But when a group can incorporate all three aspects, and combine them with a sense of innate direction, then you have a movement that not only achieves a purpose, but moves itself, and those around them, towards a goal.  It’s UP-IN-OUT with DIRECTION.

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It’s these sort of groups, these movements, that change the world.

But from a closer point of view, they are also the groups to which motivated individuals choose to belong; and that’s a belonging in a very deep sense.  When people belong to a group they simply attend, contribute, and enjoy.  When people belong to a movement there is an alignment of purpose and place by which that person offers a certain degree of investment and allegiance, and receives collegiality, formation, and opportunity to achieve.

This can also be expressed in “UP-IN-OUT” language, but this time in terms of the interplay between these aspects.  And so:

  • The interplay between “UP” and “IN” provides a context for collegiality where ideals and values interplay with the inward-life of the group.  In other words, the movement is partly a dynamic of “family.”
  • The interplay between “UP” and “OUT” provides a context for opportunity where functional tasks are guided by the ideals and values.  In other words, in the deepest sense of the word, the movement is partly a dynamic of “work.”
  • The interplay between “IN” and “OUT” provides a context for formation; part of caring for those within is to help them to grow to participate in the achievement.  In other words, the movement is partly a dynamic of “school.”

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I see such a dynamic is at work in a variety of “movements” – from activist groups, political parties, through to football clubs and artistic collaborations.  It’s why they are precious to people.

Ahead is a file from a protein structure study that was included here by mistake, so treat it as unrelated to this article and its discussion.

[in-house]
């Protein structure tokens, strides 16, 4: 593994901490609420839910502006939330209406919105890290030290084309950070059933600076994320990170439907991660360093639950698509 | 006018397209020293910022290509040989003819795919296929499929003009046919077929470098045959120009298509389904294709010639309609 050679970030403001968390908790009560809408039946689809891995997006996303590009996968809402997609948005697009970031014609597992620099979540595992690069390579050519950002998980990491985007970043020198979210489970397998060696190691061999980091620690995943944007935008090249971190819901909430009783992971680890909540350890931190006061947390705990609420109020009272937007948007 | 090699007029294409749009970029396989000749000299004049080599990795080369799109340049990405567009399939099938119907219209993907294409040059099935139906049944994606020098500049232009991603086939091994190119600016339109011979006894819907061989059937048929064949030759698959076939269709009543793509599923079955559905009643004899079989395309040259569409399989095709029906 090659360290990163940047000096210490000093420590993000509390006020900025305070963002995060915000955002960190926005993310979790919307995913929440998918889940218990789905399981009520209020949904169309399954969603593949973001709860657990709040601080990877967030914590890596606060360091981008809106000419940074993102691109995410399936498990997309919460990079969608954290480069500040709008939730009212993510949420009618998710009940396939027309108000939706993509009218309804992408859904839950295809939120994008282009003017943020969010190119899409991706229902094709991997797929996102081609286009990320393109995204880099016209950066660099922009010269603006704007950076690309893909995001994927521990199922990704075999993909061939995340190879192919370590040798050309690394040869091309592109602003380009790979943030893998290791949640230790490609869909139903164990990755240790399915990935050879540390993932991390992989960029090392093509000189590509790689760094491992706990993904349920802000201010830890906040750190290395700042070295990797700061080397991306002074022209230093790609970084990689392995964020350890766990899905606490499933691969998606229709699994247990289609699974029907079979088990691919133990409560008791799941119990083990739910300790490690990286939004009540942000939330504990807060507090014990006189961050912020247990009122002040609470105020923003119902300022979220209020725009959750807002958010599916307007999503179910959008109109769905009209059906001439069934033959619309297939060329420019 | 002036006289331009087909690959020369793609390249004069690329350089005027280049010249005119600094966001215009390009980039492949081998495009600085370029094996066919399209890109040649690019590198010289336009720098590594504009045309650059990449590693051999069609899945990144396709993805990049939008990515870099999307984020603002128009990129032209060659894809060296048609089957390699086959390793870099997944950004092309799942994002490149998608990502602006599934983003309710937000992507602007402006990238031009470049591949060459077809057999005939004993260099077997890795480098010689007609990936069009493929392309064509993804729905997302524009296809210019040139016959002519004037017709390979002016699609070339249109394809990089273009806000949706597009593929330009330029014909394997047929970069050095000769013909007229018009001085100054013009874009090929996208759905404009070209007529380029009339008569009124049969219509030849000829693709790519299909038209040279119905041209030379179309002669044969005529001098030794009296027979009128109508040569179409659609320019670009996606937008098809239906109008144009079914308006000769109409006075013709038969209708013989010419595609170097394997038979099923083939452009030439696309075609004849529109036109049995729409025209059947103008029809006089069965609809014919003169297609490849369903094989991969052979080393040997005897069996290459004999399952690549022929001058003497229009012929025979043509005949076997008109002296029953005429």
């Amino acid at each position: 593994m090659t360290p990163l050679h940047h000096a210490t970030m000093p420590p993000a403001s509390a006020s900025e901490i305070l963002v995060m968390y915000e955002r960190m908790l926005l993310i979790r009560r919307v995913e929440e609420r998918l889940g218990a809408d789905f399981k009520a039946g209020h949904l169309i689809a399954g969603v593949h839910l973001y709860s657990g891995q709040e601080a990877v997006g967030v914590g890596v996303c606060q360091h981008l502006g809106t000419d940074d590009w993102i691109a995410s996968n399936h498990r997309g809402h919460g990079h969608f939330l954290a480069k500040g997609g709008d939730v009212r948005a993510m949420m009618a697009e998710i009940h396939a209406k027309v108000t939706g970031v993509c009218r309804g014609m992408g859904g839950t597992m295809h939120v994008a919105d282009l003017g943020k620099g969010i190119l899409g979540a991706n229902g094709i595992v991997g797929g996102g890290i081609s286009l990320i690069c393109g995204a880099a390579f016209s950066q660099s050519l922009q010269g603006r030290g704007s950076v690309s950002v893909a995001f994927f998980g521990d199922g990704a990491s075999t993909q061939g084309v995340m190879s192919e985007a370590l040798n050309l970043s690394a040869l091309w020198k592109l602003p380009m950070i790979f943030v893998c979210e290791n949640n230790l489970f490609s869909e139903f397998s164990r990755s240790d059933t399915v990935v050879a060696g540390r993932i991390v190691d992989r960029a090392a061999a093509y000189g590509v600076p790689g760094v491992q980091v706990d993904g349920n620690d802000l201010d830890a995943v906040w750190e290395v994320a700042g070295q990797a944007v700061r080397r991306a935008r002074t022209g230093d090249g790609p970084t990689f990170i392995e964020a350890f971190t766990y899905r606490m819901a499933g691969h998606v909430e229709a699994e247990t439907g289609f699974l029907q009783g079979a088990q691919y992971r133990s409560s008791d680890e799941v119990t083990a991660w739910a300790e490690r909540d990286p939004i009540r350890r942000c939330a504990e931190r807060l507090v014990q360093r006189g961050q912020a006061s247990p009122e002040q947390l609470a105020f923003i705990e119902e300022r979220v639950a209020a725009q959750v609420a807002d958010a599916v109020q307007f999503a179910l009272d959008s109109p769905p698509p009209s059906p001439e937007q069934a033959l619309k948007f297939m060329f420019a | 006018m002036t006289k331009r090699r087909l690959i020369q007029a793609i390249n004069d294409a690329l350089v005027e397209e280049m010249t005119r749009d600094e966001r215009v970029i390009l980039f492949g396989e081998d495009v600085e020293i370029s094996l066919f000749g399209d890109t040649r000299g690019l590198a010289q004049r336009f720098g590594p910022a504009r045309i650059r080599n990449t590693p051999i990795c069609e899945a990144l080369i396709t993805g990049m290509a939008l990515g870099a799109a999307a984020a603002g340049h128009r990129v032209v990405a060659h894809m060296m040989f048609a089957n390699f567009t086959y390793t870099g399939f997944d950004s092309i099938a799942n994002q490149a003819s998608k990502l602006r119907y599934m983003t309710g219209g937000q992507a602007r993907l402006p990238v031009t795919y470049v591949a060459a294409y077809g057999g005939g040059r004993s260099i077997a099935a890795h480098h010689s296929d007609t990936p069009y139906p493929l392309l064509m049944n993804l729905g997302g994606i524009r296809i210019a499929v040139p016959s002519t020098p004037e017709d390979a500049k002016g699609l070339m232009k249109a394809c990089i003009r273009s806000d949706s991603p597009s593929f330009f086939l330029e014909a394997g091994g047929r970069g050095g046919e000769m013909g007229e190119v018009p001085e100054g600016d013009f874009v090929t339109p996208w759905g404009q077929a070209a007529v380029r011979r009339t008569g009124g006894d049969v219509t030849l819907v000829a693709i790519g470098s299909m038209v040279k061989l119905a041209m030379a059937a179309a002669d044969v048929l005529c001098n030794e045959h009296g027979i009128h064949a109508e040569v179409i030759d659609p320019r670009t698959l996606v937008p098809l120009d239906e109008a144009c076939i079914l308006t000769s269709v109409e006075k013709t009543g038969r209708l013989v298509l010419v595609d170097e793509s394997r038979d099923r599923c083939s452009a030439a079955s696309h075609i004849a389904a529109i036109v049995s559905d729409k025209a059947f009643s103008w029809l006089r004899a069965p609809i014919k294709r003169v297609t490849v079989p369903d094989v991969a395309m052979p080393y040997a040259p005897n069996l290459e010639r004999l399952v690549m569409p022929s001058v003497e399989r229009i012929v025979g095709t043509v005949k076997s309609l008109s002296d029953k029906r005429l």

In my own experience, the movements that my family and I have belonged to have been Christian.  Jesus is our direction, and therefore the focus of our “UP”, the centre of our “IN”, and the exemplar of our “OUT.”  It’s the stuff of “your kingdom come on earth as it is in heaven.”

We can map out our life-experience by the movements that we have belonged to.  On the outside they are mission agencies or dioceses.  On the inside, we have experienced “family” dynamics within Christian community; we have experienced formational “school” dynamics, and rejoiced (and struggled) in the seizing of opportunities in the “work” dynamics.  When you belong to such a movement it is life-giving.  And it’s really hard to leave.

Sometimes movements don’t live up to the name.  The “school” dynamic drops away and people are left unformed, un-nurtured.  The “family” dynamic drops away and people are trained up, dropped in it, and left alone.  The “work” dynamic drops away, and you have nice mature people who do not do anything, or have the opportunity to do anything.  Others throw in the towel and lose their sense of direction.  Such movements need revitalisation, reformation, or perhaps to simply fade away.

For those of us who are looking ahead at the moment: it is a movement that we are looking for, to join or to grow.  The process of growing/changing/starting a movement is the stuff for more thought.  But I suspect this is true: it can’t be done alone; and it must be sown within a Christward direction.